"Construction just seemed very fulfilling,” says William… (Christina House, For The…)
The gig: As founder and chief executive of Sunrise Co., William Bone has been developing master-planned golf-course communities in Palm Springs and other resort areas since the early 1970s. The company has built 13 resort communities and constructed more than 14,000 homes, two resort hotels and several office buildings, shopping centers and hotels.
A seed is planted: Bone's interest in construction grew from working in his teens for his father's material salvage business. When he was an undergraduate at Stanford University, he interned for a home builder. "Construction just seemed very fulfilling, when in some businesses or professions you work in, you can never visually see the results of your work," Bone said.
Sweat equity: After graduating he bought a piece of land in his hometown of Bakersfield and undertook his first development, an apartment building. It was an opportunity to find out whether he truly loved being a developer. "When I did it, I hired all the subcontractors on one condition and that is they hire me back as a laborer, so I could see how you dug the ditches, how you poured the concrete and how you actually hammered the nails and put on the roofing," he said. "By the time I got done I knew I liked it."
Harvard-bound: Next, Bone entered Harvard Business School, which provided him with connections but left him yearning for a chance to roll up his sleeves. "Harvard Business School was a finishing school for corporate executives and not for entrepreneurs."
Post-graduate studies: Bone went to work as an assistant to Guilford Glazer, a large commercial real estate developer in Beverly Hills, and traveled the country. "I took his job [even though] it was the lowest-paying job offer I had, but I thought it was the best opportunity, because he was an entrepreneur and I could work directly with him as opposed to being in a real big corporation, where you would be way, way down somewhere."
Moving toward independence: Through Glazer, Bone met Kemmons Wilson, the founder of the Holiday Inn chain. Bone helped find and develop hotel sites for Wilson and then began putting up his own smaller-scale commercial properties around those hotels. Wilson helped finance those developments. Bone then began developing homes.
The desert beckons: A business partner came to him with a proposition. "He had a piece of property in Palm Springs that he had designed, and it was going to be a small planned unit residential project: a gated community with tennis courts and swimming pools.... I had some experience in home building, and so I liked the idea. There was really nobody down there doing much of anything like that."
A learning experience: "I didn't do any market research, I just drove around and looked at what was there.... We developed it and we struggled through it. I learned a lot and I got a lot of experience. I didn't make a lot of money on it, but at least it got me started down there."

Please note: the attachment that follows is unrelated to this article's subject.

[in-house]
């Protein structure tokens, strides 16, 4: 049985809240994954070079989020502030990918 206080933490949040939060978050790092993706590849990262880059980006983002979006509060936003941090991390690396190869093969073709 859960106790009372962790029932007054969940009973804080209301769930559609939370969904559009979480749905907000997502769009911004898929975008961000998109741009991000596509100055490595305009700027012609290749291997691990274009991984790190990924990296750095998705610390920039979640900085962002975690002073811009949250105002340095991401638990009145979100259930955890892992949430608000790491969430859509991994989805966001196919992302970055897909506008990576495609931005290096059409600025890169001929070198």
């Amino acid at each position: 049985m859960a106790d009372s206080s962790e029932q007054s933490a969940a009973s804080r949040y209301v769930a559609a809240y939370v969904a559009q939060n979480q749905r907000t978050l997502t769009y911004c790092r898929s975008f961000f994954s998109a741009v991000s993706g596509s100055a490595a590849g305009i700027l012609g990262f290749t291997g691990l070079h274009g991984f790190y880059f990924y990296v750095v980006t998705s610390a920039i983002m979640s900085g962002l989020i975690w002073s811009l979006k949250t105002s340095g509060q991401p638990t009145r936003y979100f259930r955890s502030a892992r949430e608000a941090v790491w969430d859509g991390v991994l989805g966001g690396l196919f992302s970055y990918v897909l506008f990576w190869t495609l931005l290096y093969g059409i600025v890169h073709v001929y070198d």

A formula for success: He fared better with his second project, selling 239 homes in nine months. "The key difference was that I … started to utilize market research. This was probably the most important critical step in my success. Up until then, I was a struggling young real estate developer trying to get ahead, and we would do any kind of project that would make sense."
Replicating success: The next year, he sold 1,000 homes. He then took his model to Las Vegas, San Jose and Scottsdale, Ariz. "The architecture is identical, everything is identical. We just went over and cookie-cuttered them, and they worked just fine."
Golf course building: In 1973, Bone realized that he could build the same kind of homes on golf courses and charge the same. "I thought, 'People will go nuts over this,'" he said. "They were very, very profitable. We had no real competition. Because we were the only ones in the market with a product like ours at a price like ours, we owned the market."
How to distinguish yourself: "You have to have a better location, better architecture, better landscaping, better amenities. I am a product guy. I believe the product is very, very important, and the product isn't just the houses, it's also the services.... A lot of people are financial guys and not product guys."
Value leads to volume: "If the highest-quality car in the world was the best value, a Rolls Royce or something like that would be the highest-selling car in the world. Or if the lowest price was the best value, the Yugo would be the best. But it's not, it's a Toyota Corolla, or something in between. Between price and quality, the consumer says, 'Bingo! That's the bull's-eye, that's what meets my needs.' "
Keeping safe in a tough business: "Low-profit-margin projects work in good times. In bad times you lose a fortune. You've got to have a big profit margin. That is your best insurance policy against losing money. It is a shock absorber. I watched a lot of guys do low-profit-margin projects, and they do fine in good times and in bad times they are upside down."
Create your own fun: Bone enjoys tennis, golf and water sports, though he says he is not particularly good at any of them. "The most important thing about all these activities is who you are with and second, where you are. And how you are doing is least important. If you reverse that order it will drive you nuts. Because your golf game isn't very good most the time and your fishing isn't very good. You can't control how you are doing. The weather isn't always very good, but if you are with some people you like to be with, in a great place, you can have a lot of fun."